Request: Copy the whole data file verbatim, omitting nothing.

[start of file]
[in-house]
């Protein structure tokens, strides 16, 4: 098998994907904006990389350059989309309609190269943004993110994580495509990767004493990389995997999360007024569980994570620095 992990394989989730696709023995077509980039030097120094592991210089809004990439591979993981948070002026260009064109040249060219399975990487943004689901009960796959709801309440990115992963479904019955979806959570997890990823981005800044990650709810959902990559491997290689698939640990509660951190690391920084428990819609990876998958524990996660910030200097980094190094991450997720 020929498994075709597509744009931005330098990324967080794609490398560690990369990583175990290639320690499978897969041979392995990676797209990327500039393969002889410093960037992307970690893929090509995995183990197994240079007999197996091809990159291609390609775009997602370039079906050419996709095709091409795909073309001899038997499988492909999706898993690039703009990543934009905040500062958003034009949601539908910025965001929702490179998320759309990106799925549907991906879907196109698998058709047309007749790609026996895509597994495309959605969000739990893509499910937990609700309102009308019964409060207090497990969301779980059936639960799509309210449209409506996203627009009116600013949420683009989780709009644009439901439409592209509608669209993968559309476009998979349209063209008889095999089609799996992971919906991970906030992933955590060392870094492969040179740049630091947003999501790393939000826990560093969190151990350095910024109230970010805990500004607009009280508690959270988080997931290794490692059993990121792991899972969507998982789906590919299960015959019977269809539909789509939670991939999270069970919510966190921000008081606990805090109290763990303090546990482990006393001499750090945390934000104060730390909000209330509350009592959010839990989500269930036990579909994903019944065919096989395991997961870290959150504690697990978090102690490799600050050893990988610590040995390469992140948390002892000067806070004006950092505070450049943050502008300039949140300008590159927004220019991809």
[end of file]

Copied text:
[in-house]
């Protein structure tokens, strides 16, 4: 098998994907904006990389350059989309309609190269943004993110994580495509990767004493990389995997999360007024569980994570620095 992990394989989730696709023995077509980039030097120094592991210089809004990439591979993981948070002026260009064109040249060219399975990487943004689901009960796959709801309440990115992963479904019955979806959570997890990823981005800044990650709810959902990559491997290689698939640990509660951190690391920084428990819609990876998958524990996660910030200097980094190094991450997720 020929498994075709597509744009931005330098990324967080794609490398560690990369990583175990290639320690499978897969041979392995990676797209990327500039393969002889410093960037992307970690893929090509995995183990197994240079007999197996091809990159291609390609775009997602370039079906050419996709095709091409795909073309001899038997499988492909999706898993690039703009990543934009905040500062958003034009949601539908910025965001929702490179998320759309990106799925549907991906879907196109698998058709047309007749790609026996895509597994495309959605969000739990893509499910937990609700309102009308019964409060207090497990969301779980059936639960799509309210449209409506996203627009009116600013949420683009989780709009644009439901439409592209509608669209993968559309476009998979349209063209008889095999089609799996992971919906991970906030992933955590060392870094492969040179740049630091947003999501790393939000826990560093969190151990350095910024109230970010805990500004607009009280508690959270988080997931290794490692059993990121792991899972969507998982789906590919299960015959019977269809539909789509939670991939999270069970919510966190921000008081606990805090109290763990303090546990482990006393001499750090945390934000104060730390909000209330509350009592959010839990989500269930036990579909994903019944065919096989395991997961870290959150504690697990978090102690490799600050050893990988610590040995390469992140948390002892000067806070004006950092505070450049943050502008300039949140300008590159927004220019991809």